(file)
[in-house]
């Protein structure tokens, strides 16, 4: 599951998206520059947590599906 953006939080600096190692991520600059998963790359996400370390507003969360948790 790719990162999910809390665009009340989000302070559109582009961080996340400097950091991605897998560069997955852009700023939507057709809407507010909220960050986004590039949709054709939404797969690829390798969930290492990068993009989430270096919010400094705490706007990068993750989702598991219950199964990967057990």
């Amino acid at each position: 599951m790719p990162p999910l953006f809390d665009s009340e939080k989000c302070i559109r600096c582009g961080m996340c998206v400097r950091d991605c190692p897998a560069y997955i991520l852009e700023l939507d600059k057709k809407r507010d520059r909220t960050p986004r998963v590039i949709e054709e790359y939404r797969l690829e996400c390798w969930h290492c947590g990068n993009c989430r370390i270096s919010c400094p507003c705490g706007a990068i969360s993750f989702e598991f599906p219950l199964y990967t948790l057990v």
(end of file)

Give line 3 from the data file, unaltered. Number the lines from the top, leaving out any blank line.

């Amino acid at each position: 599951m790719p990162p999910l953006f809390d665009s009340e939080k989000c302070i559109r600096c582009g961080m996340c998206v400097r950091d991605c190692p897998a560069y997955i991520l852009e700023l939507d600059k057709k809407r507010d520059r909220t960050p986004r998963v590039i949709e054709e790359y939404r797969l690829e996400c390798w969930h290492c947590g990068n993009c989430r370390i270096s919010c400094p507003c705490g706007a990068i969360s993750f989702e598991f599906p219950l199964y990967t948790l057990v």